People are increasingly dependent on e-commerce sites, but they do not have a good understanding of online security.
That is the key verdict of new research, which found 70 percent of online buyers blame themselves for security problems, but keep on buying.
Under a quarter blamed the website or technology for security issues, according to the report 'Online security: a human perspective', commissioned by Oracle and conducted by consultancy Foviance. Some 550 people were interviewed.
The report highlighted issues over consumers' understanding of security, stating that perceptions were "press-led". They had "no desire" to learn more about IT security, and unrealistic expectations about their rights if their security is compromised, it said.
Two-thirds wanted more online security, but many still said that if this meant slower transaction processing, then they would find it frustrating. Some 72 percent of consumers had experienced problems with online transactions, including slow processing speed or too many steps to go through.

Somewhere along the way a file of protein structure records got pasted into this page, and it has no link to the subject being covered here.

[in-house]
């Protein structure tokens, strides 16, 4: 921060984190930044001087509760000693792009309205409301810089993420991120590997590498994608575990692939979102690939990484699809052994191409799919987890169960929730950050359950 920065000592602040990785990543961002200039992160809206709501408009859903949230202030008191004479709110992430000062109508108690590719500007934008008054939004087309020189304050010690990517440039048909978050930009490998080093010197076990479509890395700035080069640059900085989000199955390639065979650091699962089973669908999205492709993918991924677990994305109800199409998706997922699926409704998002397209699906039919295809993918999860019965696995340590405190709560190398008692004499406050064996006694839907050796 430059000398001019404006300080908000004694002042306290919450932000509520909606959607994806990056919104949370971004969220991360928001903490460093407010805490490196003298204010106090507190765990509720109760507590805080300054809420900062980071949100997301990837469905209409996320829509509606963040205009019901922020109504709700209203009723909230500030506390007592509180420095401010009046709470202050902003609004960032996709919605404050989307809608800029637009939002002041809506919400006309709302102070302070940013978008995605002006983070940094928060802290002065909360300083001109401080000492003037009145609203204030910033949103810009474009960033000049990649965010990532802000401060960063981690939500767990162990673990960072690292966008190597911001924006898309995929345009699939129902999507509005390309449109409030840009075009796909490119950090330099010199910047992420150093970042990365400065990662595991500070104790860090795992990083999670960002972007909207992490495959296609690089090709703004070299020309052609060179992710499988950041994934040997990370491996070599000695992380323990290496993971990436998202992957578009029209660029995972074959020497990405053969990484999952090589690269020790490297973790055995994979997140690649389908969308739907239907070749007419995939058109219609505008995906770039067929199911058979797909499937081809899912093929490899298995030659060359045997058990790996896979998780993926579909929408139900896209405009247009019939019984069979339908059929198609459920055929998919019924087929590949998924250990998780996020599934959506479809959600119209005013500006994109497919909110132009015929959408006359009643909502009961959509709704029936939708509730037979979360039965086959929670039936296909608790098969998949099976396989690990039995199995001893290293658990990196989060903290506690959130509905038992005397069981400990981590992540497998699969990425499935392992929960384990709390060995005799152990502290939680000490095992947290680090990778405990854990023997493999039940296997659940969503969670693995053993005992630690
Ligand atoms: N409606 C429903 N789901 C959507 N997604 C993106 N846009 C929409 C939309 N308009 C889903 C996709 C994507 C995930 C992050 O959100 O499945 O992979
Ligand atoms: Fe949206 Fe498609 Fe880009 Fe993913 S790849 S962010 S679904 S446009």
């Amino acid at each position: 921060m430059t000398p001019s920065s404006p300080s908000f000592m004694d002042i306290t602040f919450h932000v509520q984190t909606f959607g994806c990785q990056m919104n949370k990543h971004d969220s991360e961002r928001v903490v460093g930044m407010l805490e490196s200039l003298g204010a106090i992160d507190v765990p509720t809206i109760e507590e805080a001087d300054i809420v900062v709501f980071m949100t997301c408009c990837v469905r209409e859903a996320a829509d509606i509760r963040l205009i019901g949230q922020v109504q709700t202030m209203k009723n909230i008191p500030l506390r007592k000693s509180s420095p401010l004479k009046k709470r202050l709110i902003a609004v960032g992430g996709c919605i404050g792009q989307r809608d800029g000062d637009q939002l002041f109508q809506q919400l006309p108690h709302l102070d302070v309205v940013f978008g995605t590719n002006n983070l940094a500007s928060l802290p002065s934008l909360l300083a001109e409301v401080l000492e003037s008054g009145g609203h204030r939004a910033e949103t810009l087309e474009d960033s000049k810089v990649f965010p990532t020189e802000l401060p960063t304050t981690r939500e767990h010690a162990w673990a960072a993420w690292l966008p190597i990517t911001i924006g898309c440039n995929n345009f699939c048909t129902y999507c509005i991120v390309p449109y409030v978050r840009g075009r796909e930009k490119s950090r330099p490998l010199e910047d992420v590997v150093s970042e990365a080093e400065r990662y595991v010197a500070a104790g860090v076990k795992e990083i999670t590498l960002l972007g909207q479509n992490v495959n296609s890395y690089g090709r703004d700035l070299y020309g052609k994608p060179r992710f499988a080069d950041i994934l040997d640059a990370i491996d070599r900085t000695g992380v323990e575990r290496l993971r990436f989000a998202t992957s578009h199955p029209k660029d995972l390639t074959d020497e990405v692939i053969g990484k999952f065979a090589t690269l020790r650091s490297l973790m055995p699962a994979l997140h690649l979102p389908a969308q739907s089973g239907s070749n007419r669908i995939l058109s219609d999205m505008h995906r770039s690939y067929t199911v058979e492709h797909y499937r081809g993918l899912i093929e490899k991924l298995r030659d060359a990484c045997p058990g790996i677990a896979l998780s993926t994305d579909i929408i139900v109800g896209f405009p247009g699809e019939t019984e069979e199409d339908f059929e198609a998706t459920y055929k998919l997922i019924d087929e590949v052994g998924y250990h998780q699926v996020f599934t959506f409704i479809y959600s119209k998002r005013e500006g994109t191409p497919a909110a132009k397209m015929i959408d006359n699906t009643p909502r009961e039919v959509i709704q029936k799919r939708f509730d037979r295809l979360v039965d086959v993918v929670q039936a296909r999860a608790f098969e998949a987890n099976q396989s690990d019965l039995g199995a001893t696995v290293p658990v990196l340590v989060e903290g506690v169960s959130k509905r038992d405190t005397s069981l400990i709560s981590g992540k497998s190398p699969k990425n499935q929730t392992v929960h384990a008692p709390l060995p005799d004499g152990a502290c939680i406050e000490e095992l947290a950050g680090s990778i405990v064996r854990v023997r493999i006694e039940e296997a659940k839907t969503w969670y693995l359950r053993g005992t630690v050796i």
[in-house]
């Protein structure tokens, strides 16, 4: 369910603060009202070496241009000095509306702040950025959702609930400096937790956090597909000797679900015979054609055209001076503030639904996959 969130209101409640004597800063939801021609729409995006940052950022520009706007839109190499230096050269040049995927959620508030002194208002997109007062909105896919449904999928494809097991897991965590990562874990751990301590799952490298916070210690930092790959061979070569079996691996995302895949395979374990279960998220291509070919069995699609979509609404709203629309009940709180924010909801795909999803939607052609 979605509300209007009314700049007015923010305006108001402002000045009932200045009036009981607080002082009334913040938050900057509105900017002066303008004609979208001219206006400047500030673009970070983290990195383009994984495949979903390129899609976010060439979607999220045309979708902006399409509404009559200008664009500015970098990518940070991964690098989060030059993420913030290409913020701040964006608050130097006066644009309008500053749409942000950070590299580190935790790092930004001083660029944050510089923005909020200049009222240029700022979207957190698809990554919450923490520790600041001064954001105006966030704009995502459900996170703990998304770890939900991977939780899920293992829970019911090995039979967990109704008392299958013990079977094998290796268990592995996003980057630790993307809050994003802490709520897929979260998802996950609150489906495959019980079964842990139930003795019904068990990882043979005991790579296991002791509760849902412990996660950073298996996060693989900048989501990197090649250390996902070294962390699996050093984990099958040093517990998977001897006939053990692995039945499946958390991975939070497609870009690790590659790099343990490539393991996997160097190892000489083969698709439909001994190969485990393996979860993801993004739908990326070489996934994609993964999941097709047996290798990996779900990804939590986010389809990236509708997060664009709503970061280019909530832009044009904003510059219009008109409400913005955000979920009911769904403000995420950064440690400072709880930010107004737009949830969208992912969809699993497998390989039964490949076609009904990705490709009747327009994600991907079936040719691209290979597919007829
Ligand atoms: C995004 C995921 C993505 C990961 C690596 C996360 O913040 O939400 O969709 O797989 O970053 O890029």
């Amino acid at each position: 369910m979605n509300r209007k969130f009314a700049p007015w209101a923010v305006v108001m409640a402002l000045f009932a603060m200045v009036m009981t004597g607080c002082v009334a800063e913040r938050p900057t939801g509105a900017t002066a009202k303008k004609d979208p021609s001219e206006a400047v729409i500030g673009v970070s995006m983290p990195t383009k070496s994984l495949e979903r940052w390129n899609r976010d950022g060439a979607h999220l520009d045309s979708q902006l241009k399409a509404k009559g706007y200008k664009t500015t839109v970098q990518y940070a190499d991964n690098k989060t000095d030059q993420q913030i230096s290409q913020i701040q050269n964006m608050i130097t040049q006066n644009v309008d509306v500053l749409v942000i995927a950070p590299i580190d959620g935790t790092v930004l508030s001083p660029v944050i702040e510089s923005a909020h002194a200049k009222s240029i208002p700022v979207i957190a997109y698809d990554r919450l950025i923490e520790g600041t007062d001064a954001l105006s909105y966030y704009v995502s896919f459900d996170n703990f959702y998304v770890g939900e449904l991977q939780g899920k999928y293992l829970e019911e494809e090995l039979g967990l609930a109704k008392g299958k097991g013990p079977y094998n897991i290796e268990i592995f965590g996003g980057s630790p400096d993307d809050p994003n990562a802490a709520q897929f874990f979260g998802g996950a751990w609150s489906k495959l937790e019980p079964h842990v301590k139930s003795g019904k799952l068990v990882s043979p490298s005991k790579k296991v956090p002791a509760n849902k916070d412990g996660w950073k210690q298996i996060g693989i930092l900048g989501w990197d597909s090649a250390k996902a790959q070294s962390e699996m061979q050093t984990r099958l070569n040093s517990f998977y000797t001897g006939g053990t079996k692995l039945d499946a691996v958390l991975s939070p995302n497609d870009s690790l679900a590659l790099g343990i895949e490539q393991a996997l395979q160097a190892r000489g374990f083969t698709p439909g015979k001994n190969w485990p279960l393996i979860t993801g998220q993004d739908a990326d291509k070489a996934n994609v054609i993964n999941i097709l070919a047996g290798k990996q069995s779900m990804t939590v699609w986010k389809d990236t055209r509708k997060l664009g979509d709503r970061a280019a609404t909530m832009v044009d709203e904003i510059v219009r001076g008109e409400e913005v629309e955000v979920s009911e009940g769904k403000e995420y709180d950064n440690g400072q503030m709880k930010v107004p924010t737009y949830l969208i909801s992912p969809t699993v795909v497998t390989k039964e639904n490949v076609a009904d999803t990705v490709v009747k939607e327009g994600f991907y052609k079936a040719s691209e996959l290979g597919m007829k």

This created a "dilemma" for online retailers, the report said, as they weighed up improving security against making user experience strong. Most of those interviewed said they did not want two-factor security authentication outside the banking sector.
The report advised e-commerce sites to reassure customers about security, including demonstrating third party certification logos, security policies, customer reviews, terms and conditions, and a confirmation page or email.
A "layered" approach was necessary, it said, covering security from the website itself to back-office systems processing and storing customer data.
"It's time to stop viewing IT security as a castle and moat. Companies need to take a more sophisticated approach and that requires a shift in mindset," said Des Powley, security director at Oracle UK.